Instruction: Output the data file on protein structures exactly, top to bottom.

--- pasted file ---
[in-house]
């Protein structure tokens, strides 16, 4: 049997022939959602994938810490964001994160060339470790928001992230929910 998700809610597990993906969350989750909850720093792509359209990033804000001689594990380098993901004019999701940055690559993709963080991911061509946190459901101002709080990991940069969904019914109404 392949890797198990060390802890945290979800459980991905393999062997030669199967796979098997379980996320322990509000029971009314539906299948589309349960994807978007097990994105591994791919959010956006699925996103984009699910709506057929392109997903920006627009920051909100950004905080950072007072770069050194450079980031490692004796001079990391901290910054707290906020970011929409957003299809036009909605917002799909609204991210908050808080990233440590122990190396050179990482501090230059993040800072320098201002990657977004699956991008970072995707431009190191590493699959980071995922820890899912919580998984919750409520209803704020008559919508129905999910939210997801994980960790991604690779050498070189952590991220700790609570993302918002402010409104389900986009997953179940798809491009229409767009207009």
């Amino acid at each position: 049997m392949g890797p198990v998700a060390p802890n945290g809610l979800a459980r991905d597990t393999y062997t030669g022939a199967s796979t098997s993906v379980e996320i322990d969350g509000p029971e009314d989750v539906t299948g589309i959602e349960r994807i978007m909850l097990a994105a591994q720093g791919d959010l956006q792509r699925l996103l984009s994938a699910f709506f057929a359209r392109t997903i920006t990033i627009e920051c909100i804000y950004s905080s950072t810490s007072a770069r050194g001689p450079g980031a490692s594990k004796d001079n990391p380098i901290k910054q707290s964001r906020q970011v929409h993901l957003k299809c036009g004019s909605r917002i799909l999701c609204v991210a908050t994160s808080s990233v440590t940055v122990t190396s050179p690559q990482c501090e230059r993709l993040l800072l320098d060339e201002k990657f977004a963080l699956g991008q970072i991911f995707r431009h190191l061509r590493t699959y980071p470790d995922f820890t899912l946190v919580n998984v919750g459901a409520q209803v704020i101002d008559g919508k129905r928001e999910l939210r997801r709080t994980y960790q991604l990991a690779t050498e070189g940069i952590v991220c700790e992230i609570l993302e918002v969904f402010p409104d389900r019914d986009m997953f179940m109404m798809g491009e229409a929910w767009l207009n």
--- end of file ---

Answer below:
[in-house]
């Protein structure tokens, strides 16, 4: 049997022939959602994938810490964001994160060339470790928001992230929910 998700809610597990993906969350989750909850720093792509359209990033804000001689594990380098993901004019999701940055690559993709963080991911061509946190459901101002709080990991940069969904019914109404 392949890797198990060390802890945290979800459980991905393999062997030669199967796979098997379980996320322990509000029971009314539906299948589309349960994807978007097990994105591994791919959010956006699925996103984009699910709506057929392109997903920006627009920051909100950004905080950072007072770069050194450079980031490692004796001079990391901290910054707290906020970011929409957003299809036009909605917002799909609204991210908050808080990233440590122990190396050179990482501090230059993040800072320098201002990657977004699956991008970072995707431009190191590493699959980071995922820890899912919580998984919750409520209803704020008559919508129905999910939210997801994980960790991604690779050498070189952590991220700790609570993302918002402010409104389900986009997953179940798809491009229409767009207009």
């Amino acid at each position: 049997m392949g890797p198990v998700a060390p802890n945290g809610l979800a459980r991905d597990t393999y062997t030669g022939a199967s796979t098997s993906v379980e996320i322990d969350g509000p029971e009314d989750v539906t299948g589309i959602e349960r994807i978007m909850l097990a994105a591994q720093g791919d959010l956006q792509r699925l996103l984009s994938a699910f709506f057929a359209r392109t997903i920006t990033i627009e920051c909100i804000y950004s905080s950072t810490s007072a770069r050194g001689p450079g980031a490692s594990k004796d001079n990391p380098i901290k910054q707290s964001r906020q970011v929409h993901l957003k299809c036009g004019s909605r917002i799909l999701c609204v991210a908050t994160s808080s990233v440590t940055v122990t190396s050179p690559q990482c501090e230059r993709l993040l800072l320098d060339e201002k990657f977004a963080l699956g991008q970072i991911f995707r431009h190191l061509r590493t699959y980071p470790d995922f820890t899912l946190v919580n998984v919750g459901a409520q209803v704020i101002d008559g919508k129905r928001e999910l939210r997801r709080t994980y960790q991604l990991a690779t050498e070189g940069i952590v991220c700790e992230i609570l993302e918002v969904f402010p409104d389900r019914d986009m997953f179940m109404m798809g491009e229409a929910w767009l207009n």